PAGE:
When it comes to an exam, all students know that every single mark counts. Good exam technique and precise time management can be the difference between passing and failing, and all too often these are the areas where students tend to miss out on the opportunity to gain more marks.
After each exam session we collate extensive examiner feedback to discover where the most common mistakes occur. Have a look at this list, be aware of the pitfalls and discover how you can build up as many marks as possible in your next exam.
1. Guessing the answers to an MCQ exam
All of our APA modules and some of our CIP modules are assessed by Multiple Choice Question (MCQ) exams, which are corrected using a negative marking scheme. Negative marking means you get 3 marks for a correct answer, -1 for an incorrect answer and 0 for an unanswered question.
While students often feel that answering as many questions as possible will allow them to build up marks, guessing the answers when negative marking is in play could be detrimental to your final result. We recommend that instead of taking a blind guess at an answer, choose option ‘E’ on your answer sheet instead.
2. Not attempting all questions on a written paper
Once you move on to written exams – CIP-06, CIP-07 and CIP-08 – the opposite rule to the MCQ exams applies and you should attempt all of the questions on the written exam paper. Each question equates to 10% of your final mark, in addition to the 10% for your mid-semester assessment, so give them all equal attention.
You can’t get marks for answers not given and not attempting an entire question will mean you are automatically deducting a huge chunk of marks from your final result.
3. Reading the question incorrectly
That one piece of advice we all remember from our school days – read the questions carefully.
We recommend that you read through your entire exam paper before answering anything and then re-read the questions to ensure you understand what is being asked. Once you’ve done this, select the questions you’re most confident of and answer these first; it will help ease your nerves and settle you into the exam.
If you’re sitting an MCQ exam, make sure to also read the answer options carefully, as some options may have similar phrasing.
4. Time management
You have 2 hours to complete your APA or CIP exam. Your module learning plan will give you a suggestion on how to use your time effectively, allowing for time to read the exam paper at the start and review your answers at the end.
Ensure you stick to your timings – each question carries the same weighting of marks, so there’s no point in spending too long on any one question.
5. Answering with irrelevant information
No matter how good your technical knowledge is, you cannot gain marks if you don’t address the question being asked. While you might be tempted to show what you know, keep your answers relevant and refer back to the question being asked continuously. Always answer the question asked, not the question you wish had been asked.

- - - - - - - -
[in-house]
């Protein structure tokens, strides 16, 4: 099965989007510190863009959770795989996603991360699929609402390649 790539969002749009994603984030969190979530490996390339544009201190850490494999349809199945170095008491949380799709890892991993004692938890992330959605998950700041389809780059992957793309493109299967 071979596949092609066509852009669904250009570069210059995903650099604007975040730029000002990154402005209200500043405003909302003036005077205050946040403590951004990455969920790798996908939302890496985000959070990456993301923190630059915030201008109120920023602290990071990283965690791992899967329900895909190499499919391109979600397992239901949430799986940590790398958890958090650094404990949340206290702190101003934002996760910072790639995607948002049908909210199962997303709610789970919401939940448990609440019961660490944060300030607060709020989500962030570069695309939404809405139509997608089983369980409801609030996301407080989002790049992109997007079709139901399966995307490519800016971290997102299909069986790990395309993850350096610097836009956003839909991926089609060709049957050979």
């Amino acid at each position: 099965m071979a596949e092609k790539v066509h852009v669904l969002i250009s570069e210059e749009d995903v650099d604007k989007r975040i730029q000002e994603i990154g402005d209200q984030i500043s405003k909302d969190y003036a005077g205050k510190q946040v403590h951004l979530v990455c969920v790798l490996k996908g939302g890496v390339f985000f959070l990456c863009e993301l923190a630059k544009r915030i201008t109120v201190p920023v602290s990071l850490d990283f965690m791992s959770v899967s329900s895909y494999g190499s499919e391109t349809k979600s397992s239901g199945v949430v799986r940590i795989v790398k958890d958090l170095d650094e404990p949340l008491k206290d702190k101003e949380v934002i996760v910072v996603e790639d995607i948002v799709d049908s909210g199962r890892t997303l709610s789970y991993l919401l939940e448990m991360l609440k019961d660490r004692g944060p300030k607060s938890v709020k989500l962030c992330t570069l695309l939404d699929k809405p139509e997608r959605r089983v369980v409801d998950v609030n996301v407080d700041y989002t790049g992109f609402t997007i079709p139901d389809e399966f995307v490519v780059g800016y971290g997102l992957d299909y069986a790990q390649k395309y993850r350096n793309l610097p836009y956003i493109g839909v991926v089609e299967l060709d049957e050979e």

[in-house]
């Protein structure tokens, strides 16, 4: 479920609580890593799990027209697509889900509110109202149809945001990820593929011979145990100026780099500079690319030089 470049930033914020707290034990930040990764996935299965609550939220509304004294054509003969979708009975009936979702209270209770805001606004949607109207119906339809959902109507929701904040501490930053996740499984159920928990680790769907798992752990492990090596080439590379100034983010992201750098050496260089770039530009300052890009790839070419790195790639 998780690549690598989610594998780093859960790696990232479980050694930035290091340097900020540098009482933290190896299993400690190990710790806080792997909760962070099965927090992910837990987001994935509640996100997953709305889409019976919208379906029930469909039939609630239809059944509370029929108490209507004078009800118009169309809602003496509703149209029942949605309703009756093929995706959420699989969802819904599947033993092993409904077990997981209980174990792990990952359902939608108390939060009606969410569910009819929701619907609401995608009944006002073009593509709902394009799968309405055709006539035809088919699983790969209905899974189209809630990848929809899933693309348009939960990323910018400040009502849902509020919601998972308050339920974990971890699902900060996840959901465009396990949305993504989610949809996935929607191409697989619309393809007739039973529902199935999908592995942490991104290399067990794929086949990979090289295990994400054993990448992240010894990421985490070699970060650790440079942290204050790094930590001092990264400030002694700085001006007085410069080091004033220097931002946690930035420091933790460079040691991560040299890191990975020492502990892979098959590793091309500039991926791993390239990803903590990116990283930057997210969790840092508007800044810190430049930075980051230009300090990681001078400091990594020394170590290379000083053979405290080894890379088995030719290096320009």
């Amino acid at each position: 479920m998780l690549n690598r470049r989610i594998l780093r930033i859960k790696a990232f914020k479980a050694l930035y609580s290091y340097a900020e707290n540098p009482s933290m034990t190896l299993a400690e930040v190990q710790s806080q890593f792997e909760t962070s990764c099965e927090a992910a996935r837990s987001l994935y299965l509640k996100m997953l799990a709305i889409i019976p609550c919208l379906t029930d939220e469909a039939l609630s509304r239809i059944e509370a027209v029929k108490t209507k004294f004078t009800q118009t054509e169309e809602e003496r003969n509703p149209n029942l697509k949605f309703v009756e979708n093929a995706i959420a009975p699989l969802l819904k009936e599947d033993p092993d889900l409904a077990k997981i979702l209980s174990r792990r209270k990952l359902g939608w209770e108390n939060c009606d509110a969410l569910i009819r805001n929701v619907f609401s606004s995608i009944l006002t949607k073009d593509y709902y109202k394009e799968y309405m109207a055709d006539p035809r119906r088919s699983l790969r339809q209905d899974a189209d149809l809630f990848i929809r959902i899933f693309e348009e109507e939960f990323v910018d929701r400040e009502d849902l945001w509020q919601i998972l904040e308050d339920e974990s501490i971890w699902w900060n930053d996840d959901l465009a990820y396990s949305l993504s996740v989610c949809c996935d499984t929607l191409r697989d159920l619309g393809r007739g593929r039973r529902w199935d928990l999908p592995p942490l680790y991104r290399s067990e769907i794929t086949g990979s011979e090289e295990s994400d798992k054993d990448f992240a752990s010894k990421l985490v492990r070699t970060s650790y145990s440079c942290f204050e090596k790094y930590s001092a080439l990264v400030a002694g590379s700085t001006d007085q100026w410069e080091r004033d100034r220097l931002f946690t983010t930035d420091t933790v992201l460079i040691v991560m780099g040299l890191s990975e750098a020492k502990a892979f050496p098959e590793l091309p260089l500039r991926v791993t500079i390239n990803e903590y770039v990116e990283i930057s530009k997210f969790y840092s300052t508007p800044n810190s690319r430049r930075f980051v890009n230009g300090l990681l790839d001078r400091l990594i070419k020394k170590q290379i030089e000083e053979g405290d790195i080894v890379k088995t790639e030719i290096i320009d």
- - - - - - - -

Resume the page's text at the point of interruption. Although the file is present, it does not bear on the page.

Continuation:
6. Not giving enough information in an answer
Equate the number of marks available with how many points you need to give. These can be in four single points when you are asked to ‘list’ or ‘state’, or in two sets of 2-marks where a point needs to be made and further developed (as is required in questions that ask you to ‘briefly explain’ or ‘describe’, i.e. understanding-type questions).
Look at the number of marks being awarded and ensure you’re providing enough detail. Bullet points might be enough if you’re asked to list or state, but you will need to expand more in questions that ask you to outline, briefly explain or describe. Give relevant examples where appropriate as additional marks could be awarded.
Calculation questions offer a great chance for you to score high marks in a relatively short space of time if you understand how to carry out the calculation. Marks can also be given for writing out any applicable formula or showing your workings, as well as the final answer. Some students can fall down on these questions due to lack of practice beforehand, so make sure to set aside some study time for calculations.
8. Not understanding the key terms in the question
It's vital to understand the key terms used in written exam questions, so you know what form your answer should take. Unfortunately, our examiners tell us that students are consistently missing out on available marks by misunderstanding what is being asked. Study the list of key terms in your study plan; for example:
- State: Provide a factual report with no explanation or opinion.
- List: Write down bullet points, not paragraphs. Keep it brief.
- Describe: Give a detailed account, using examples.
Your learning plan contains 19 key terms to be aware of, so log in now to access them →
9. Not using online supports
When studying on a distance learning programme, you need to make full use of the study supports available. Our online study supports in Connect provide you with everything you need to achieve success in your exam. Our post-exam statistics consistently show that students who engage with study supports early and regularly have a significantly better chance of passing the exam.